Danish Unified Patent Court membership referendum, 2014

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The Danish referendum on joining the Unified Patent Court was a referendum held in Denmark on 25 May 2014 alongside the European Parliament elections.[1] The referendum was approved with 62.5% of the vote, enabling the government to proceed with the ratification of the Agreement on a Unified Patent Court, which constitutes the legal basis for the Unified Patent Court.[2] The court is to be common to several Member States of the European Union for proceedings regarding European patents. Ratification of the agreement, which had already been approved by a simple majority of the Danish parliament, will also render the unitary patent applicable in Denmark.

Background[edit]

Election posters for the 2014 referendum

Denmark signed the Agreement on a Unified Patent Court on 19 February 2013 along with 24 of the (then) 27 Member States of the European Union eligible to join. The agreement shall enter into force for those countries that approved it after ratification of 13 states (which must include France, Germany and the United Kingdom) and an adaptation of the Brussels I regulation.

The Danish Ministry of Justice issued its opinion in May 2013 that a referendum or five-sixths majority in the Folketing was necessary for the government to ratify the agreement due to constitutional requirements on the transfer of sovereignty.[2][3] The Danish People's Party (DF) and the Red–Green Alliance, collectively controlling around one-fifth of the Folketing seats, stated their opinion that a referendum should be held.[2] The People's Party said they would support the UPC if the governing parties promised to either hold a referendum on the proposed EU Banking Union or increase restrictions on the distribution of welfare benefits to foreign nationals in Denmark.[4] Despite being implored to negotiate with the DF by the leader of the opposition Lars Løkke Rasmussen, the government opted to hold a referendum,[1] announcing in December 2013 that one would go ahead on 25 May 2014.[5]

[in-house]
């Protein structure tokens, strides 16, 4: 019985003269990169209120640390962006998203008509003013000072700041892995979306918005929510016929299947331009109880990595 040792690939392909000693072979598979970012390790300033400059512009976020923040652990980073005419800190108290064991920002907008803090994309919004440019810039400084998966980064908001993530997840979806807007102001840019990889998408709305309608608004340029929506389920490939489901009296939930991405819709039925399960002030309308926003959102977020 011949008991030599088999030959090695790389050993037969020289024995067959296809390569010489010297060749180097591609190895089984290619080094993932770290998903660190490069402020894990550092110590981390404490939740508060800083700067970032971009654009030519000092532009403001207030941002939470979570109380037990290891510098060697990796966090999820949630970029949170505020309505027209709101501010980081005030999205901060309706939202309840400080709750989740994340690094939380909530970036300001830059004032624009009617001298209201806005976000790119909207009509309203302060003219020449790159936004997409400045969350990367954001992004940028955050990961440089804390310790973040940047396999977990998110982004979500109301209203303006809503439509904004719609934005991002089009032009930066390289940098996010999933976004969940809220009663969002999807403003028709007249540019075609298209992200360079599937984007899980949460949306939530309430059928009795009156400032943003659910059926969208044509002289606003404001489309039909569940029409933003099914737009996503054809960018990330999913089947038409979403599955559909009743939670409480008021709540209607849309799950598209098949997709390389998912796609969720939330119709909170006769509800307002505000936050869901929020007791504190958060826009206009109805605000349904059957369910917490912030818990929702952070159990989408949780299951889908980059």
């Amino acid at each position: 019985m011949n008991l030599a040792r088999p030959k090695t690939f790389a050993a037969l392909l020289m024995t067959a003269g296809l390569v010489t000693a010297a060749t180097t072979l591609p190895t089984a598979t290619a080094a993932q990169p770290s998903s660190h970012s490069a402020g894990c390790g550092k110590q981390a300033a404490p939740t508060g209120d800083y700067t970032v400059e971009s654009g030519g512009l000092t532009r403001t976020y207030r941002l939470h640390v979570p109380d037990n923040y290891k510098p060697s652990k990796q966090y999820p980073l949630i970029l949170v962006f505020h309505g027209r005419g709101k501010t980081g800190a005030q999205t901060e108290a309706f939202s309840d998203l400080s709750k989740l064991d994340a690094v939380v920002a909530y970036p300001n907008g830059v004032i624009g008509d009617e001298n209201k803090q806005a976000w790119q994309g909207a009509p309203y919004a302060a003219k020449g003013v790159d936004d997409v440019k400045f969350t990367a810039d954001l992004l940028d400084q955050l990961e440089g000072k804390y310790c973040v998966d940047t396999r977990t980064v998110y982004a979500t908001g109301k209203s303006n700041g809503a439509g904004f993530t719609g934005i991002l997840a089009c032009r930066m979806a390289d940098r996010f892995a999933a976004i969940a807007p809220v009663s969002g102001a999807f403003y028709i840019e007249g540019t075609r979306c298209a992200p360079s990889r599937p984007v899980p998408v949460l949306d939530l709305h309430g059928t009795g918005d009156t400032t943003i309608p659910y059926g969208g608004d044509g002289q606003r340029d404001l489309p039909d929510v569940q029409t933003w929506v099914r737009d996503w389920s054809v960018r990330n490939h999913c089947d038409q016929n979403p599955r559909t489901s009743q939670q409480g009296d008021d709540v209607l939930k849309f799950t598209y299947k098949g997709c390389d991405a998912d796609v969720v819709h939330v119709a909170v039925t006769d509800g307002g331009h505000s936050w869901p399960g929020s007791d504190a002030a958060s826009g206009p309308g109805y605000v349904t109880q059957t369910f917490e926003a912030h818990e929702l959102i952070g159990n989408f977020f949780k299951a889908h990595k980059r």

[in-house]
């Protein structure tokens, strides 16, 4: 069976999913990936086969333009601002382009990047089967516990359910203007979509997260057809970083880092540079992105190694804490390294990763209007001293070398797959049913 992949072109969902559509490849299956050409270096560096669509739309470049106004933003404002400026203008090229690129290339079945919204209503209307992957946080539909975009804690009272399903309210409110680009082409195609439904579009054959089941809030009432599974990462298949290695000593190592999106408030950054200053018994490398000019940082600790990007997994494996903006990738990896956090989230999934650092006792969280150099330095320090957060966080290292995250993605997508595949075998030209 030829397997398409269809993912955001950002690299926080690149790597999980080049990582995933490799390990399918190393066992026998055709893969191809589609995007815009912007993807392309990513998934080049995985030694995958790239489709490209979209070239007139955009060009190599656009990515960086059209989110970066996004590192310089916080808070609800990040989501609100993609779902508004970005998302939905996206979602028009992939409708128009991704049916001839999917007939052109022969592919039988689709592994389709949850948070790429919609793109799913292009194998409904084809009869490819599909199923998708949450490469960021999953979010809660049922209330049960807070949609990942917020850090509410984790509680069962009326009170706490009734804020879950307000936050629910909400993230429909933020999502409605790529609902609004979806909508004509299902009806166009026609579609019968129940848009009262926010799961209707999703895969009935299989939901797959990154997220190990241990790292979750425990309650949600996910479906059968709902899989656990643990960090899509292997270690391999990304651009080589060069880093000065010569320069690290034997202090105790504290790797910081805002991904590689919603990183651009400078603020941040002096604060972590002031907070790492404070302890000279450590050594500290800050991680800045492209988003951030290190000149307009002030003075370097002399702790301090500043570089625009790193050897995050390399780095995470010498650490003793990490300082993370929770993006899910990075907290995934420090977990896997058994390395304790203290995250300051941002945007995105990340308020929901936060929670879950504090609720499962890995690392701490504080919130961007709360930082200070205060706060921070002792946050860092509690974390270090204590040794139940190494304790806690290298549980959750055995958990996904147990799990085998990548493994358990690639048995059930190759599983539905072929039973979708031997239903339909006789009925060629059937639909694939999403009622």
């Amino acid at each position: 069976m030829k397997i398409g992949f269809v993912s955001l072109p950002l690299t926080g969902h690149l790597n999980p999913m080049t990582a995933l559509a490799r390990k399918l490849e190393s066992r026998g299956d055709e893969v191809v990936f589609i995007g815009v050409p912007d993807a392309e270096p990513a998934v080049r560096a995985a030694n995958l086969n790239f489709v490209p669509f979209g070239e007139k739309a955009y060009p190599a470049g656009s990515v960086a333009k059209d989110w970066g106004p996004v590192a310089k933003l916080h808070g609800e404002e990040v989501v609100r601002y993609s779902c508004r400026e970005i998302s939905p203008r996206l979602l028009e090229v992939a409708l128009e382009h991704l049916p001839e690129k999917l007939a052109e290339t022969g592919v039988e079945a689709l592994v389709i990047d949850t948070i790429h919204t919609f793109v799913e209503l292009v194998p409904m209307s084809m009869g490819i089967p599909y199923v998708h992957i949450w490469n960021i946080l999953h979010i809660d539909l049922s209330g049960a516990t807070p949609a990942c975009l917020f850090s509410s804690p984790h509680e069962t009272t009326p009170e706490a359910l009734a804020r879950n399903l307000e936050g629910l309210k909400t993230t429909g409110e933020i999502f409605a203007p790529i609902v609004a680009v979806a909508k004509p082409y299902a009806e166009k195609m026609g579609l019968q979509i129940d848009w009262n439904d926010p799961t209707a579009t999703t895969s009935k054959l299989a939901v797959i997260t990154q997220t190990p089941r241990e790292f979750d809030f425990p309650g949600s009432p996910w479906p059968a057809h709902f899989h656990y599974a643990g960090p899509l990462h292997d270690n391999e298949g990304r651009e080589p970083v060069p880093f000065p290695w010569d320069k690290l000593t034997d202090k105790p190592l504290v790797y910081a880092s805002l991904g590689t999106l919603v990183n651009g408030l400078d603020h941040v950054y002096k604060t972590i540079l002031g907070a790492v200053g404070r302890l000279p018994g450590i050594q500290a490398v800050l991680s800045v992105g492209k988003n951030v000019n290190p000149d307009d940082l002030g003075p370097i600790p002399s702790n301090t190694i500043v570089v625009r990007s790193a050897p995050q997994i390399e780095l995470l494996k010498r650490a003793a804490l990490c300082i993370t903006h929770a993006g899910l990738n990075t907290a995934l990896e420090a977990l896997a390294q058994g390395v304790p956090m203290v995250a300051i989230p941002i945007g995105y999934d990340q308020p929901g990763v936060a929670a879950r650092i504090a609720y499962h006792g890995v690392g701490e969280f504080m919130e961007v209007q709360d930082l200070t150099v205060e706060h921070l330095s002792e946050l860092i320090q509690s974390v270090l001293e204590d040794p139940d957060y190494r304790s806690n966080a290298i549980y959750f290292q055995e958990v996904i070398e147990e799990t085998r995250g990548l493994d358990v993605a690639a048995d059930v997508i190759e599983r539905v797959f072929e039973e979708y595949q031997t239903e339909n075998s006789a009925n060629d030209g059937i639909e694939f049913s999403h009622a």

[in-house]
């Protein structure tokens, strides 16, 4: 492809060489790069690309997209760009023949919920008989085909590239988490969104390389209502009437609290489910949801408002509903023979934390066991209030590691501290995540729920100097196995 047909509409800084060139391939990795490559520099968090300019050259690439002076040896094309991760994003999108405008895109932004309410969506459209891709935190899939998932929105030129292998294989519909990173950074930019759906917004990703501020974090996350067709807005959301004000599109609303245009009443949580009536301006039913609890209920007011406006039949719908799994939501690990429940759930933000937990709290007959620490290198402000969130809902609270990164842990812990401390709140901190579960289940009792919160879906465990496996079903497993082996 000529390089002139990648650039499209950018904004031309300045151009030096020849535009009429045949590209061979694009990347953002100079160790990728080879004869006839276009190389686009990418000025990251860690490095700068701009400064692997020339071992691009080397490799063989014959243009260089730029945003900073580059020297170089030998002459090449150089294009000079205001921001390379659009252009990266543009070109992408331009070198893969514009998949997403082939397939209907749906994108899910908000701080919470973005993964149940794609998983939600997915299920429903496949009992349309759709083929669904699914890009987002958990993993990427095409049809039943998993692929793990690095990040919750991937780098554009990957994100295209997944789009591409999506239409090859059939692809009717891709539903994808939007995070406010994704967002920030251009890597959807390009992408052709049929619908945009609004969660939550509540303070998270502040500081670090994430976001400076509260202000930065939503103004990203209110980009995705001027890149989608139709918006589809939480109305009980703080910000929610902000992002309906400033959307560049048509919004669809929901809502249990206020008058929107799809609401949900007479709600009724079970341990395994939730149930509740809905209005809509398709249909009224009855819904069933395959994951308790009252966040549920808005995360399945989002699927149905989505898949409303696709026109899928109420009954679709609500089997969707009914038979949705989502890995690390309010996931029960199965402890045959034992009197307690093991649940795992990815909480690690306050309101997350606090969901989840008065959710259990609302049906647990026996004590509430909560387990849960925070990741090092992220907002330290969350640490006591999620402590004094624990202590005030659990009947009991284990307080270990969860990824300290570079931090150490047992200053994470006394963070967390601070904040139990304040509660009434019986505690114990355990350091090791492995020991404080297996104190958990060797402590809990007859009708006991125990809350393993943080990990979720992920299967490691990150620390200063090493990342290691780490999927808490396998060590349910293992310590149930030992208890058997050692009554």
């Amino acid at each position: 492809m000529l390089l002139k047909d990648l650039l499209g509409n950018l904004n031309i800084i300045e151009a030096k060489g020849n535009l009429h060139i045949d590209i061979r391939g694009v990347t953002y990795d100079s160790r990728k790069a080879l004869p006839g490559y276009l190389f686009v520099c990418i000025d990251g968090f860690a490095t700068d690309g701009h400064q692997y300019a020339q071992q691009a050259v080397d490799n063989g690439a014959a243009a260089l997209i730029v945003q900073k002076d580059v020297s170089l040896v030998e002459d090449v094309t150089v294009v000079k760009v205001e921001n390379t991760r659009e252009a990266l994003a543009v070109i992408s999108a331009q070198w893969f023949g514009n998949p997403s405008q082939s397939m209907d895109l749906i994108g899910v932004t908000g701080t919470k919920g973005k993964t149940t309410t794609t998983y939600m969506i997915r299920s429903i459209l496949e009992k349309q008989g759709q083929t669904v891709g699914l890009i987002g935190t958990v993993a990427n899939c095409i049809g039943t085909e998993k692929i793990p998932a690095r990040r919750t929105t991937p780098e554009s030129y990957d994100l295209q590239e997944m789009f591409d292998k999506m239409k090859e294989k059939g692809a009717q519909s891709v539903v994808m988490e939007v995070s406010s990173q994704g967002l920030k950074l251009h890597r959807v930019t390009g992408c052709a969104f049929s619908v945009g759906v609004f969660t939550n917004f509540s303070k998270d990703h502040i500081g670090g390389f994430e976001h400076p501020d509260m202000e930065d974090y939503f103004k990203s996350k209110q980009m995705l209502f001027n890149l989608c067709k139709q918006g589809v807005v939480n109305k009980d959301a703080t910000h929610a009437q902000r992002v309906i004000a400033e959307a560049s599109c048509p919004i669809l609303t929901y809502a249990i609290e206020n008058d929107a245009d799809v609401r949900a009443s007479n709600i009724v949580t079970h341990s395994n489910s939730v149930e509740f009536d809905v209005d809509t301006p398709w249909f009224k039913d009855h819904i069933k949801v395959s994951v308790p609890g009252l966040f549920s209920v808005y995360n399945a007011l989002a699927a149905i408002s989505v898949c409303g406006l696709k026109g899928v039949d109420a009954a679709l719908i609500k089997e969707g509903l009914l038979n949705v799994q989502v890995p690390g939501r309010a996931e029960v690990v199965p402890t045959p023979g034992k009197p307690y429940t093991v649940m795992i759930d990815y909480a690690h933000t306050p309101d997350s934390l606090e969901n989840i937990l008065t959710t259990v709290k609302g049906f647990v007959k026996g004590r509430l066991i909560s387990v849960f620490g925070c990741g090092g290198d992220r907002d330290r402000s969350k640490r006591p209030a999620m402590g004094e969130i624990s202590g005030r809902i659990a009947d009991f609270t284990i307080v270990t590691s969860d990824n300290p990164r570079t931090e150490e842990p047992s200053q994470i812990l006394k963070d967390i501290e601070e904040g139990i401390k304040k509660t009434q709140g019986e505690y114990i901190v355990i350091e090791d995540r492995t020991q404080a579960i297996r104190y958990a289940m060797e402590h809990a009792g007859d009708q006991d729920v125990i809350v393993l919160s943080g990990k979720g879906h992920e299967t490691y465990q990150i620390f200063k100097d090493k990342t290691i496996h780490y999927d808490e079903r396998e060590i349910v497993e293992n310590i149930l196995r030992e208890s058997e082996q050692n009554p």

The legal basis for the referendum was sections 20 and 42 of the Constitution of Denmark according to which a majority consisting of at least 30% of the electorate could reject the decision of the Folketing due to it involving transfer of sovereignty. In case this double majority criterion was not met, e.g. if 28% voted against the decision and 20% voted in favor (low voter turnout), the act as passed by the Folketing would still come into force, allowing the government to proceed with the ratification of the Agreement on a Unified Patent Court.[6]

Results[edit]

Danish Unified Patent Court membership referendum, 2014
Choice Votes  %
Referendum passed Yes 1,386,881 62.47
No 833,023 37.53
Valid votes 2,219,904 96.36
Invalid or blank votes 83,879 3.64
Total votes 2,303,783 100.00
Registered voters and turnout 4,124,696 55.85
Source: Danmarks Statistik

The "no" votes equated to 20.2% of the electorate, less than the 30% threshold required (in conjunction with a plurality of voters voting "no") to reverse the decision of parliament to ratify.

References[edit]

  1. ^ a b Denmark bundles patent court referendum with 2014 EU election EurActiv, 20 December 2013
  2. ^ a b c "MINISTRY: EU patent court may require referendum". Politiken. 7 May 2013. Retrieved 10 May 2013. 
  3. ^ "Pressemøde den 7. maj 2013". Government of Denmark (in Danish). 7 May 2013. Retrieved 11 May 2013. 
  4. ^ Stanners, Peter (2013-09-27). "Deal with eurosceptics could stave off EU patent referendum". Copenhagen Post. 
  5. ^ Cremer, Justin (20 December 2013). "It's official: Danes to vote on EU patent court". Copenhagen Post. Retrieved 20 December 2013. 
  6. ^ EU Information Centre of the Folketing: Folkeafstemning om den fælles patentdomstol (in Danish), March 2014. Accessed: 8 May 2014.